The phrase first appeared in a press release issued by insurance industry Risk Management Solutions (RMS), just three days after Katrina made landfall. RMS claimed that the following would account for at least 50% of the anticipated total economic losses, and that, “The 2005 Great New Orleans Flood has developed into the most damaging flood in U.S. history.
The best place to hide a needle is in a haystack of needles.
From the time my children were old enough to doubt there really was a Santa Claus until the older two were grown, I can only recall one year that none of the three found where I was hiding their Christmas presents – the year I wrapped their gifts and set them under the tree.
Frankly, I was surprised they didn’t figure out my scheme; but nowhere near as surprised as I was the OIG couldn’t find the scheme to shift cost to the NFIP – much less as shocked as I was to learn investigators from MID couldn’t find it either.
Maybe both investigations were looking for a needle in a haystack when every element of the scheme was in plain view, a needle hidden in a haystack of needles. Pick them out one by one, put the elements together and you’ll see what the Rigsby sisters saw – the scheme.
My kids made looking for their gifts an insiders game with a legitimate reason ready to cover if they were caught. One searched the car, I can’t find my math book; another the closets, I’m looking for my sweatshirt; the little one they sent under the beds, I’ve lost my tennis shoes.
Wind versus water is an insiders game, too. It can be played as a word game or a mind game, a blame game, a power game; even a monopoly game with players swapping property cards purchased with printed paper that passes for money. Continue reading “The Scheme”
This actually makes too much sense to hold up but who knows. Thanks to our friends on the Cameron Parish School Board ordinary people won a very important battle against big insurance. Our readers no doubt recall how the 5th Circuit slaughtered the concept of anti concurrent causation in Leonard v Nationwide while ruling the policy clause was not ambigious.
In a case with fact patterns evidently very similar to the Mississippi case Broussard v State Farm the Federal District court has ruled out self serving after the fact experts for insurers:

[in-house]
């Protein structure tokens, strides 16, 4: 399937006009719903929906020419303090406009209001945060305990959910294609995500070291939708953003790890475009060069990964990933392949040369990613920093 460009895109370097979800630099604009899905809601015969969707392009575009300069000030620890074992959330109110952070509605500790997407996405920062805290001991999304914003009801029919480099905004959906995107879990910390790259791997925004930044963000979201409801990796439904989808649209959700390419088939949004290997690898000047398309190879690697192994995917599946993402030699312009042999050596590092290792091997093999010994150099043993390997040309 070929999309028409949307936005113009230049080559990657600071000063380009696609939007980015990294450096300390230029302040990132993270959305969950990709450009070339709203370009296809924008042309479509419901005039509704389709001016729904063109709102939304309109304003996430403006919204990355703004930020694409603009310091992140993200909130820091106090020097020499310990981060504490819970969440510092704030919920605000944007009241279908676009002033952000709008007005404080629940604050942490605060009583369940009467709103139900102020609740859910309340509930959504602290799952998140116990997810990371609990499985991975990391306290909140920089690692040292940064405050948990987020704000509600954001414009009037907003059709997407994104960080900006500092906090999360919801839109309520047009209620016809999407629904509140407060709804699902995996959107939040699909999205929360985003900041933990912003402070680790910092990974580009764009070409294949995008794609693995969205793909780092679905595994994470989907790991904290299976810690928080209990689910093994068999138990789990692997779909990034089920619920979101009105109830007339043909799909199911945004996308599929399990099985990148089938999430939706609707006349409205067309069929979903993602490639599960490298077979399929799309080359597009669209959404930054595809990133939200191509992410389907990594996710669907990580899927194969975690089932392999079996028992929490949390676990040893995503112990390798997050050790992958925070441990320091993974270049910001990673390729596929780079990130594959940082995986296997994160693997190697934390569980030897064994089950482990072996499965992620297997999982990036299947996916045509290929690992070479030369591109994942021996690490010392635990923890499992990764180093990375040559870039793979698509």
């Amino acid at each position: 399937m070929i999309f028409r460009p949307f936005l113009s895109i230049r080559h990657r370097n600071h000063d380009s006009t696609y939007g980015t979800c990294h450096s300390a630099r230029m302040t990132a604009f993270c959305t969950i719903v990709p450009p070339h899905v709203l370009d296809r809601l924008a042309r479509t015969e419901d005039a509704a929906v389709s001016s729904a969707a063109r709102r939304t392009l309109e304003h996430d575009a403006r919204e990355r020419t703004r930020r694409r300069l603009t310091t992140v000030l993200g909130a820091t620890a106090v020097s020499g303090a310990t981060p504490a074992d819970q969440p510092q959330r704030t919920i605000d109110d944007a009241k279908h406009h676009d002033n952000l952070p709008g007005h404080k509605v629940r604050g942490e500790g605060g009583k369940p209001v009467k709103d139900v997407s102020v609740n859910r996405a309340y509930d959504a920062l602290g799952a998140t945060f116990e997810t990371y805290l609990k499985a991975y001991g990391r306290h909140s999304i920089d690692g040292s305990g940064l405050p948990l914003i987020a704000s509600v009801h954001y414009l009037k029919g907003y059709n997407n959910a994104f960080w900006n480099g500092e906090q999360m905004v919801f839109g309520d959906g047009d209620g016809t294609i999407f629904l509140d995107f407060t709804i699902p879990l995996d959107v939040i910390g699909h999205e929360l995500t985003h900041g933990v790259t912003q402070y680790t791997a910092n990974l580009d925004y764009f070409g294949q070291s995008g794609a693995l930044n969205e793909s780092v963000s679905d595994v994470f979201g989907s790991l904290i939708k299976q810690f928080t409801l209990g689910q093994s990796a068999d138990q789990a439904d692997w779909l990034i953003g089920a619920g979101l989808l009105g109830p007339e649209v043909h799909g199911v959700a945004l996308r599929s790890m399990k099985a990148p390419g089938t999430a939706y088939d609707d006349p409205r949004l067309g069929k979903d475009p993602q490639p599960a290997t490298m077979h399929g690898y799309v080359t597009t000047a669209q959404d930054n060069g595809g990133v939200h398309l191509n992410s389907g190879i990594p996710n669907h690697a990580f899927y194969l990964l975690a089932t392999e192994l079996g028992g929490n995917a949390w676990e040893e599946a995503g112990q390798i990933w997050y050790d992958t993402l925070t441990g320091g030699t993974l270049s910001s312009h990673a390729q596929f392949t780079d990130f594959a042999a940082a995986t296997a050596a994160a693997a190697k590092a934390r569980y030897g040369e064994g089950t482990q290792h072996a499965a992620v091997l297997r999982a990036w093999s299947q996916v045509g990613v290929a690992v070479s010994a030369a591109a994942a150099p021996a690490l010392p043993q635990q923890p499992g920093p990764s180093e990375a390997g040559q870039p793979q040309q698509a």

This inquiry is factual. RSUI relies upon Nelson’s adjustment to justify its failure to pay. Nelson did not begin adjusting until August 2007. CPSB filed suit in September 2006, and thus RSUI cannot now rely on Nelson’s reports to justity its failure to pay prior to August 2007 because whether an action is arbitrary, capricious, or without probable cause depends on the facts known to the insurer at the time of its action.
Our readers may remember we have covered the developments in this case here and here. Today Anita Lee reports the Mississippi Supreme Court has agreed to hear the appeal from Judge Dodson’s courtroom on whether the anti concurrent clause is ambiguous and thus unenforceable. Alternatively the state Supremes could ratify the 5th Circuit’s reasoning in Tuepker and/or Leonard or they could muck things up badly.
Again I think Justice Jess Dickinson’s vote will be the interesting one to watch as this case unfolds. Now for Anita Lee’s report:
The Mississippi Supreme Court has agreed to decide how an insurance policy should be interpreted in a wind vs. water dispute over Hurricane Katrina claims.
In Corban vs. USAA, Long Beach policyholders argue the insurance company should cover wind damage to their property, regardless of damage caused by water. Water damage is excluded from coverage. USAA and other insurers argue that policy language also excludes coverage for a combination of wind and water.